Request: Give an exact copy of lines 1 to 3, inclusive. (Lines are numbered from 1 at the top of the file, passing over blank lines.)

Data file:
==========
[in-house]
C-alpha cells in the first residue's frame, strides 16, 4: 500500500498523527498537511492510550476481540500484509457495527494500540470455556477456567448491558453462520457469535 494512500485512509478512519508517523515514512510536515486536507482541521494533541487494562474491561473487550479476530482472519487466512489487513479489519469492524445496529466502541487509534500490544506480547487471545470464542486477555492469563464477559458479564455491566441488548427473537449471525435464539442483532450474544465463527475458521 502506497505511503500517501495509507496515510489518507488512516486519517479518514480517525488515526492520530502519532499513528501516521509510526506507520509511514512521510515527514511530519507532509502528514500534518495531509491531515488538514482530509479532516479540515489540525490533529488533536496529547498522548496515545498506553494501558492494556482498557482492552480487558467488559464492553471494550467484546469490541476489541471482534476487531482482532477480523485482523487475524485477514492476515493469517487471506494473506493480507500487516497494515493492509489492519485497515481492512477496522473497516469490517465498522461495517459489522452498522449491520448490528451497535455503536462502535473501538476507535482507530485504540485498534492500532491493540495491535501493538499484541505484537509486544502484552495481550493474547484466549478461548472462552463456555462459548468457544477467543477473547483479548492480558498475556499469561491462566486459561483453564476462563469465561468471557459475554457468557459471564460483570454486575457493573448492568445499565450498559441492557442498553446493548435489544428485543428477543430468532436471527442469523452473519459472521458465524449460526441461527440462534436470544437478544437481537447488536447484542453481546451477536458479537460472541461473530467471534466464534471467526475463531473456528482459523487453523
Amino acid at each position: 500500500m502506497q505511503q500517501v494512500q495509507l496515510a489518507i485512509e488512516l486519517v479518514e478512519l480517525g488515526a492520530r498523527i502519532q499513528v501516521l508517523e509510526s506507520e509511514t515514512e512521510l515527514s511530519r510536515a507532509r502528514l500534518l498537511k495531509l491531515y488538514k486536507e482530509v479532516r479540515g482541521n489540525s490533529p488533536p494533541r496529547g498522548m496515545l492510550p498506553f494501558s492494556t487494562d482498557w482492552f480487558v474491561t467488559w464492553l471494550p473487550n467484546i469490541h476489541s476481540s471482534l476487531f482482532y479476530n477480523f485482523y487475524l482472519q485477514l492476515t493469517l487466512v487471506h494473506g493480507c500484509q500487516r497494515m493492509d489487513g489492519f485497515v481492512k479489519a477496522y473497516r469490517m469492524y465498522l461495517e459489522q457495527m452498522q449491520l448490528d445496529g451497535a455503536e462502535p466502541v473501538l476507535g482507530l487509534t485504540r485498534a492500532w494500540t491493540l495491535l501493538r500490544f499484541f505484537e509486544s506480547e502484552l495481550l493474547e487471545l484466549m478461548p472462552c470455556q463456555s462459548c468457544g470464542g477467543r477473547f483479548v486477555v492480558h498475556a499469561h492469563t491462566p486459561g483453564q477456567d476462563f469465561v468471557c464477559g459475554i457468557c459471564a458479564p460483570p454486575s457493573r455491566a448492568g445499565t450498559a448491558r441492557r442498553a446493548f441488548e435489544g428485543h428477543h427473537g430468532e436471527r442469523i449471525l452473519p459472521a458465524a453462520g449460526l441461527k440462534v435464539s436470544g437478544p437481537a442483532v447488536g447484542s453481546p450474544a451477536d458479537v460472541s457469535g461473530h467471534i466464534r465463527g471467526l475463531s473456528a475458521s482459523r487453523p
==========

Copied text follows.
[in-house]
C-alpha cells in the first residue's frame, strides 16, 4: 500500500498523527498537511492510550476481540500484509457495527494500540470455556477456567448491558453462520457469535 494512500485512509478512519508517523515514512510536515486536507482541521494533541487494562474491561473487550479476530482472519487466512489487513479489519469492524445496529466502541487509534500490544506480547487471545470464542486477555492469563464477559458479564455491566441488548427473537449471525435464539442483532450474544465463527475458521 502506497505511503500517501495509507496515510489518507488512516486519517479518514480517525488515526492520530502519532499513528501516521509510526506507520509511514512521510515527514511530519507532509502528514500534518495531509491531515488538514482530509479532516479540515489540525490533529488533536496529547498522548496515545498506553494501558492494556482498557482492552480487558467488559464492553471494550467484546469490541476489541471482534476487531482482532477480523485482523487475524485477514492476515493469517487471506494473506493480507500487516497494515493492509489492519485497515481492512477496522473497516469490517465498522461495517459489522452498522449491520448490528451497535455503536462502535473501538476507535482507530485504540485498534492500532491493540495491535501493538499484541505484537509486544502484552495481550493474547484466549478461548472462552463456555462459548468457544477467543477473547483479548492480558498475556499469561491462566486459561483453564476462563469465561468471557459475554457468557459471564460483570454486575457493573448492568445499565450498559441492557442498553446493548435489544428485543428477543430468532436471527442469523452473519459472521458465524449460526441461527440462534436470544437478544437481537447488536447484542453481546451477536458479537460472541461473530467471534466464534471467526475463531473456528482459523487453523
Amino acid at each position: 500500500m502506497q505511503q500517501v494512500q495509507l496515510a489518507i485512509e488512516l486519517v479518514e478512519l480517525g488515526a492520530r498523527i502519532q499513528v501516521l508517523e509510526s506507520e509511514t515514512e512521510l515527514s511530519r510536515a507532509r502528514l500534518l498537511k495531509l491531515y488538514k486536507e482530509v479532516r479540515g482541521n489540525s490533529p488533536p494533541r496529547g498522548m496515545l492510550p498506553f494501558s492494556t487494562d482498557w482492552f480487558v474491561t467488559w464492553l471494550p473487550n467484546i469490541h476489541s476481540s471482534l476487531f482482532y479476530n477480523f485482523y487475524l482472519q485477514l492476515t493469517l487466512v487471506h494473506g493480507c500484509q500487516r497494515m493492509d489487513g489492519f485497515v481492512k479489519a477496522y473497516r469490517m469492524y465498522l461495517e459489522q457495527m452498522q449491520l448490528d445496529g451497535a455503536e462502535p466502541v473501538l476507535g482507530l487509534t485504540r485498534a492500532w494500540t491493540l495491535l501493538r500490544f499484541f505484537e509486544s506480547e502484552l495481550l493474547e487471545l484466549m478461548p472462552c470455556q463456555s462459548c468457544g470464542g477467543r477473547f483479548v486477555v492480558h498475556a499469561h492469563t491462566p486459561g483453564q477456567d476462563f469465561v468471557c464477559g459475554i457468557c459471564a458479564p460483570p454486575s457493573r455491566a448492568g445499565t450498559a448491558r441492557r442498553a446493548f441488548e435489544g428485543h428477543h427473537g430468532e436471527r442469523i449471525l452473519p459472521a458465524a453462520g449460526l441461527k440462534v435464539s436470544g437478544p437481537a442483532v447488536g447484542s453481546p450474544a451477536d458479537v460472541s457469535g461473530h467471534i466464534r465463527g471467526l475463531s473456528a475458521s482459523r487453523p